Short Answer: Grits are not very good for CKD. Because they have high amounts of phosphorus and sodium, and they can raise your blood pressure, blood sugar, and blood phosphorus levels.
CKD is a condition that affects your kidneys.
In CKD, your body cannot filter wastes and excess fluids from your blood properly.
This can lead to various health problems, such as high blood pressure, anemia, bone disease, cardiovascular disease, and kidney failure.
One of the key factors in managing CKD is diet.
What you consume can affect your blood pressure, blood sugar, electrolytes, and fluid balance, which can impact your CKD symptoms and overall health.
To effectively manage CKD, you should consume protein, potassium, phosphorus, and sodium in moderation, and follow the recommendations of your doctor or dietitian.
You should consume protein-rich foods like lean meats, poultry, fish, eggs, and dairy products, but limit the portion size to about 3 ounces per meal.
You should avoid potassium-rich foods like bananas, oranges, potatoes, tomatoes, and spinach, and choose low-potassium foods like apples, cabbage, carrots, green beans, grapes, and strawberries.
You should avoid phosphorus-rich foods like cheese, nuts, seeds, beans, and chocolate, and choose low-phosphorus foods like rice, pasta, bread, corn, and cucumber.
You should avoid sodium-rich foods like salt, soy sauce, canned foods, processed meats, and fast foods, and choose low-sodium foods like fresh fruits, vegetables, herbs, and spices.
Now, grits are a type of porridge made from coarsely ground dried maize or hominy, which is maize that has been treated with an alkali to remove the hull.
People usually cook grits in water or milk and serve them as a breakfast dish or a side dish with other foods.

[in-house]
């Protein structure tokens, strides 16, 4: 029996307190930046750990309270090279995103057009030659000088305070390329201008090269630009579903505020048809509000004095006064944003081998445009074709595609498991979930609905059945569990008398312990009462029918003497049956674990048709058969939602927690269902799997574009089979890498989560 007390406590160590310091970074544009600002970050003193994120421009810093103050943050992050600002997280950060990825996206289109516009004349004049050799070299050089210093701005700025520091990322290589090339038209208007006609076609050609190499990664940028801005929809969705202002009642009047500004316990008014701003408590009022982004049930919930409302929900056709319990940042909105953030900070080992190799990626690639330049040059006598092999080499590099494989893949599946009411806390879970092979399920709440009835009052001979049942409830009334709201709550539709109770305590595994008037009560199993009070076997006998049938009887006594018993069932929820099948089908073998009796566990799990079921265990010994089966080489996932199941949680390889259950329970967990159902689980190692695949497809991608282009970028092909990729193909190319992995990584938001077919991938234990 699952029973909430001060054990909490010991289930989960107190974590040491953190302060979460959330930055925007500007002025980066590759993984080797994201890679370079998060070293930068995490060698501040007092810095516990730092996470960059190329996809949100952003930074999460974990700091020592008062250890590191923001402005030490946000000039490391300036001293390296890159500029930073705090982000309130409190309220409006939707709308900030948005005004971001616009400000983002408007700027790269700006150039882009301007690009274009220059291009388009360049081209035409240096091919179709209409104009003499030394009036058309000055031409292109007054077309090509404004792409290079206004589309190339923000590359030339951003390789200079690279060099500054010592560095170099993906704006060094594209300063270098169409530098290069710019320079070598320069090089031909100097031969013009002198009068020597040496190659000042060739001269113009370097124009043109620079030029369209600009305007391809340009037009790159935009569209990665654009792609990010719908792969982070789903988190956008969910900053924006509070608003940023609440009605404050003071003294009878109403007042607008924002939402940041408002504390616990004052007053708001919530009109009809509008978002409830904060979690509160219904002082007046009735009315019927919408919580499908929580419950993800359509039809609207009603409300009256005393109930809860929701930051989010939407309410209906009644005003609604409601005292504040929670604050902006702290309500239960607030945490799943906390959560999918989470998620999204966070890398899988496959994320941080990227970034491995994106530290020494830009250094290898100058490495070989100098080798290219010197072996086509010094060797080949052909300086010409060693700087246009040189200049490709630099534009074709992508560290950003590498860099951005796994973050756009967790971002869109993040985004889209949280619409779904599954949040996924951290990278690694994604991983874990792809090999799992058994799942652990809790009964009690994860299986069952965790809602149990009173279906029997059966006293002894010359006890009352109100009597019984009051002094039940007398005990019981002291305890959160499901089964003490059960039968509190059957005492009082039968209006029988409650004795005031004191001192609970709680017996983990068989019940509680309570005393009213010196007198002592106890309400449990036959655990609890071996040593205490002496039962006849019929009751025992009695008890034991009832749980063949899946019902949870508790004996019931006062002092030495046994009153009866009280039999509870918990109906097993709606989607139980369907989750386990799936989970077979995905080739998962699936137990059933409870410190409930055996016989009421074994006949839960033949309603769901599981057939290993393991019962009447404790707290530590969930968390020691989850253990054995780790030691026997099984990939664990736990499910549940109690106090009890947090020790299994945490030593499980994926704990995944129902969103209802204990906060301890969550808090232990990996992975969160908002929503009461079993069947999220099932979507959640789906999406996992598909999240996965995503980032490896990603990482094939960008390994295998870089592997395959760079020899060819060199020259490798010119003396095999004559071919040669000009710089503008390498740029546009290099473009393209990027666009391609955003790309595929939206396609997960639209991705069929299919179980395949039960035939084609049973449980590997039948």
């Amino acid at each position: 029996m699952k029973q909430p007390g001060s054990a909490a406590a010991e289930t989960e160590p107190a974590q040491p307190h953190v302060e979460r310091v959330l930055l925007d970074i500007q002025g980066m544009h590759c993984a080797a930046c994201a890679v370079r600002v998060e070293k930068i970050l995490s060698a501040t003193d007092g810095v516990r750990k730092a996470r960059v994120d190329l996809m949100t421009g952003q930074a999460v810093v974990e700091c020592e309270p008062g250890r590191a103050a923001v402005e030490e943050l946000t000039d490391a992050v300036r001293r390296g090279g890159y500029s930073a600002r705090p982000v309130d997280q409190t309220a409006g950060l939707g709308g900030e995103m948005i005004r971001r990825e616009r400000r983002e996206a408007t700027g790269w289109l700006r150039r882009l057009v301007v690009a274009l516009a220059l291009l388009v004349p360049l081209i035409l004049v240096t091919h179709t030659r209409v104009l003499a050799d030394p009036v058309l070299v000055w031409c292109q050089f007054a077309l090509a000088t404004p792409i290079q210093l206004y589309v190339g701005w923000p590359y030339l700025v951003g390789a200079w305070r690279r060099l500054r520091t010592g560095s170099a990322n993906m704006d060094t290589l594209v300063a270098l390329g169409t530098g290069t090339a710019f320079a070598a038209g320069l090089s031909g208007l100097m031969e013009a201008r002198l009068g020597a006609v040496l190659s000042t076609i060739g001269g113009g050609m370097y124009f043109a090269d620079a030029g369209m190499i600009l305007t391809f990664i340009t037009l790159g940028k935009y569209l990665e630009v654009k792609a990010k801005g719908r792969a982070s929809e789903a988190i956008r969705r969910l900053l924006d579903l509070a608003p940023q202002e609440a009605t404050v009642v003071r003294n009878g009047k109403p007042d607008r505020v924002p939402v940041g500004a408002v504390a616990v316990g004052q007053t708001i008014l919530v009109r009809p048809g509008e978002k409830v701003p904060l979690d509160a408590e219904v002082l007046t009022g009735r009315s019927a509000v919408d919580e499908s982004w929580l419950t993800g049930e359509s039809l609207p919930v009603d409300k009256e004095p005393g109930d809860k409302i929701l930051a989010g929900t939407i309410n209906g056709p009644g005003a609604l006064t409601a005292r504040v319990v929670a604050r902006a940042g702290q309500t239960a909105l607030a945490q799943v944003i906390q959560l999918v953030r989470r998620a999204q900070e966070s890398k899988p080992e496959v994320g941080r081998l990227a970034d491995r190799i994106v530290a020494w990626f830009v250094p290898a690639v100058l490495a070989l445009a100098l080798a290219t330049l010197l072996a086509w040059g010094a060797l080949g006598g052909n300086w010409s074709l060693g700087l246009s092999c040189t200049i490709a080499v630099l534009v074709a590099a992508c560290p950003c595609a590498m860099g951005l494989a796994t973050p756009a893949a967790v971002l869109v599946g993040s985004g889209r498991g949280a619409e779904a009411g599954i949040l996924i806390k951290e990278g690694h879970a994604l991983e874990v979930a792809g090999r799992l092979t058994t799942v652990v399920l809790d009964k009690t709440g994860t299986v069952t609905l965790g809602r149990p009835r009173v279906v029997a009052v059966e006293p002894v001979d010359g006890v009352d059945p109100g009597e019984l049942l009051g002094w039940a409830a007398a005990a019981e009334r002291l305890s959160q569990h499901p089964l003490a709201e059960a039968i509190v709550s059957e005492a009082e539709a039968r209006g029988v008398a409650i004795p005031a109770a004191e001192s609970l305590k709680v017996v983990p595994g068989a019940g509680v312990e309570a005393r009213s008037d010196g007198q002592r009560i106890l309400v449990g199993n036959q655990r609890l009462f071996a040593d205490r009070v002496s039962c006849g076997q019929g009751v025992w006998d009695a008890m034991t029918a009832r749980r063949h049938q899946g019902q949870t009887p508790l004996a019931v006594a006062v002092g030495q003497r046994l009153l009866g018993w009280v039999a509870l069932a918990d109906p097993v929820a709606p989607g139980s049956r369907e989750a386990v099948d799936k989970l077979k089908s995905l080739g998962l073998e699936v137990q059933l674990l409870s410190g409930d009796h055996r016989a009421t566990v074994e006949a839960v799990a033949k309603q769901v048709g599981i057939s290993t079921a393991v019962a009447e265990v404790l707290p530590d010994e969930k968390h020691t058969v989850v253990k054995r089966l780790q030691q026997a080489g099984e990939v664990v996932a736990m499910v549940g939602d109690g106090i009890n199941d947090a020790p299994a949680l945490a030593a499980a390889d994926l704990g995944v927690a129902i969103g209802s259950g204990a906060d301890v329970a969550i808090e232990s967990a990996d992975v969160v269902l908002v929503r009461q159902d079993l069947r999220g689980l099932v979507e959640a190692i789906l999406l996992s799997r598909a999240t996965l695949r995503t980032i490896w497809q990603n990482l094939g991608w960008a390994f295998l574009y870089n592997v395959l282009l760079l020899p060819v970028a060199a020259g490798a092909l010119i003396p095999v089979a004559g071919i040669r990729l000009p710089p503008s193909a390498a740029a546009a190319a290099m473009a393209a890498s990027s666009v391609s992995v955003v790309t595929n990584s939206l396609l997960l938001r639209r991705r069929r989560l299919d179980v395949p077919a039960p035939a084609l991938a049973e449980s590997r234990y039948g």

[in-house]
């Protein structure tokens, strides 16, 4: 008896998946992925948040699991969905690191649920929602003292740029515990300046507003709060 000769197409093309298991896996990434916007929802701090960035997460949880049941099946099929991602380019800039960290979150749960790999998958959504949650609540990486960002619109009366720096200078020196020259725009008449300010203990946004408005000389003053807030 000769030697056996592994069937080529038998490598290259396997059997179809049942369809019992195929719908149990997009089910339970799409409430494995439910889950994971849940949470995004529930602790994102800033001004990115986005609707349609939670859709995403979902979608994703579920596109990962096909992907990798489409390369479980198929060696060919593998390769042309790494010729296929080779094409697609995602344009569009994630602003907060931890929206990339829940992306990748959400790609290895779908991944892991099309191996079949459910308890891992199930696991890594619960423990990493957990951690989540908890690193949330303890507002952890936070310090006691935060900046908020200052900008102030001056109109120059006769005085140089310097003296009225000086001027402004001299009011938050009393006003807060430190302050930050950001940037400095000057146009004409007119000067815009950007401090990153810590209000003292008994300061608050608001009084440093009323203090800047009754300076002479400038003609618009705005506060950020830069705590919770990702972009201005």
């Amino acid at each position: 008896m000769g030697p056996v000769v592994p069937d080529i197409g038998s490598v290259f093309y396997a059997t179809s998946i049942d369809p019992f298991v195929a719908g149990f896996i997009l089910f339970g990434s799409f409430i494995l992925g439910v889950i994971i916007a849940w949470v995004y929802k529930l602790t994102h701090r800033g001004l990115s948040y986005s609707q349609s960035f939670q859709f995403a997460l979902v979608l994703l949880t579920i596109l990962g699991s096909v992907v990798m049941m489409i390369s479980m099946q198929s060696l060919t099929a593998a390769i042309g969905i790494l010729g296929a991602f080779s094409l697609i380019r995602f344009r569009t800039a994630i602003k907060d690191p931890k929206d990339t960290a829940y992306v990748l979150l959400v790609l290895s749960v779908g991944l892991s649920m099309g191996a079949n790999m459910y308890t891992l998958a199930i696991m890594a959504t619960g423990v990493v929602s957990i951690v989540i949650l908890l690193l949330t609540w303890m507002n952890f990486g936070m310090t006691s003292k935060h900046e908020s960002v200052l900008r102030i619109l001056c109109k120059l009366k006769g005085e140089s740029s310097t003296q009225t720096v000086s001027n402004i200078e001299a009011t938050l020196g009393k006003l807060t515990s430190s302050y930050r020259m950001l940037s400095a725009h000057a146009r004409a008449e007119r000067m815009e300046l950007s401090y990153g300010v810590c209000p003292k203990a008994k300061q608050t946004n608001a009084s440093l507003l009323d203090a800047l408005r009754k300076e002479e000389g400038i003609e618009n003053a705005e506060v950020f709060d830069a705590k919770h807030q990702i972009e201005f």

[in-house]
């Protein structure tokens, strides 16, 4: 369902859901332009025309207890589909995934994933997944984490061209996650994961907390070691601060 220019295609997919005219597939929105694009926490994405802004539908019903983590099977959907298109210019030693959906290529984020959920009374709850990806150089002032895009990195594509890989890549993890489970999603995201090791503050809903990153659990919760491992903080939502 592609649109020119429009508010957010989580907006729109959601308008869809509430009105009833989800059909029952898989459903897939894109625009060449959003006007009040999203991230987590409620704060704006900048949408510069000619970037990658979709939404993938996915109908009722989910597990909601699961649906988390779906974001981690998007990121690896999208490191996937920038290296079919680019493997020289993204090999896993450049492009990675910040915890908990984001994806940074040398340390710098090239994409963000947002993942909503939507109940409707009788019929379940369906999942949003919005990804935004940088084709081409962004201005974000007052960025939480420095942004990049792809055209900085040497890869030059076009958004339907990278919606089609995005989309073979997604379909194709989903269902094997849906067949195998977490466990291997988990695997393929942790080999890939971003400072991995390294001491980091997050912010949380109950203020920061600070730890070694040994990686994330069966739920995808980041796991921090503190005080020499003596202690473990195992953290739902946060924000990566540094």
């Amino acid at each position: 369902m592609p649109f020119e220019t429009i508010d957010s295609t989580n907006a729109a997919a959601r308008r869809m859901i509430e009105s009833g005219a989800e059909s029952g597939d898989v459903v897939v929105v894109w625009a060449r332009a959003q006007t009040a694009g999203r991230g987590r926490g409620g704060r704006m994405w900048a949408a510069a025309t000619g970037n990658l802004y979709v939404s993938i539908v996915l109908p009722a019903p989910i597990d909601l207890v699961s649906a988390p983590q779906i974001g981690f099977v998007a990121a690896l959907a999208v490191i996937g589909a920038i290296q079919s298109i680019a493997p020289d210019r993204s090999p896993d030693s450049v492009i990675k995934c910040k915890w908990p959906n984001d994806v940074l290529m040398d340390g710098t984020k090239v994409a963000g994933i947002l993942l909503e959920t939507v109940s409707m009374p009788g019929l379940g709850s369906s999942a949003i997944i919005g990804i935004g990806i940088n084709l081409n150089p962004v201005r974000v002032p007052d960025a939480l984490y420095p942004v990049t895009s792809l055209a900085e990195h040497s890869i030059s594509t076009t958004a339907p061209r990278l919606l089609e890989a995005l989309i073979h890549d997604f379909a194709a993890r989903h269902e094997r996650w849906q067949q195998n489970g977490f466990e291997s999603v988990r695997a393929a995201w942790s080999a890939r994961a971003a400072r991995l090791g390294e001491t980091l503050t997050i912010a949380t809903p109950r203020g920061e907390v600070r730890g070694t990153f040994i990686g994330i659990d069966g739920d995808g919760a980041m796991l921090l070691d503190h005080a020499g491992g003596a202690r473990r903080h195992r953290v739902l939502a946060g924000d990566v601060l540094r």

Grits are not very good for CKD because they contain high amounts of phosphorus and sodium.
According to the recipe from The Kitchn, one serving of grits (about 1 cup) can give you 454 calories, 15 grams of protein, 54 grams of carbohydrates, 3 grams of fiber, 23 grams of fat, 10 grams of saturated fat, 0.5 grams of trans fat, 50 milligrams of cholesterol, 1,037 milligrams of sodium, 300 milligrams of potassium, and 450 milligrams of phosphorus.
This means that one serving of grits can provide about 14% of your daily protein needs, 18% of your daily carbohydrate needs, 35% of your daily fat needs, 50% of your daily saturated fat needs, 17% of your daily cholesterol needs, 45% of your daily sodium needs, 6% of your daily potassium needs, and 45% of your daily phosphorus needs.
Phosphorus can negatively affect CKD because it can cause your bones to lose calcium and become weak and brittle.
It can also cause calcium deposits in your blood vessels, heart, lungs, and other organs, which can increase your risk of heart disease and stroke.
Sodium can negatively affect CKD because it can raise your blood pressure and make your kidneys work harder to remove the excess fluid.
High blood pressure can damage your kidneys further and increase your risk of heart disease and stroke.
Furthermore, grits are a grain and grains are not very good for CKD.
Because, grains can raise your blood sugar levels and worsen your diabetes if you have it.
Diabetes is a common cause of CKD and can also increase your risk of heart disease and stroke.
That’s why I suggest you limit your grits intake to avoid worsening your CKD.
Stick to half a cup or less of grits per day to minimize the effects of phosphorus and sodium.
Also, you shouldn’t eat grits if you have high blood pressure, high blood sugar, or high blood phosphorus levels to prevent further complications.
Because, grits can aggravate these conditions and make them harder to control.
You can buy fresh or dried grits in your local market or can order them online.
Always choose stone-ground or old-fashioned grits, which have more flavor and texture than quick or instant grits.
Because, quick or instant grits are more processed and have less nutrients and fiber.
You can store them in a cool, dry, and dark place for up to a year.
Finally, remember, maintaining a healthy lifestyle, including a balanced diet, regular exercise, stress management and essential medical care is key to managing CKD effectively.
I always recommend my CKD patients to follow a CKD-friendly diet to improve their overall well-being, and enjoy a longer and healthier life.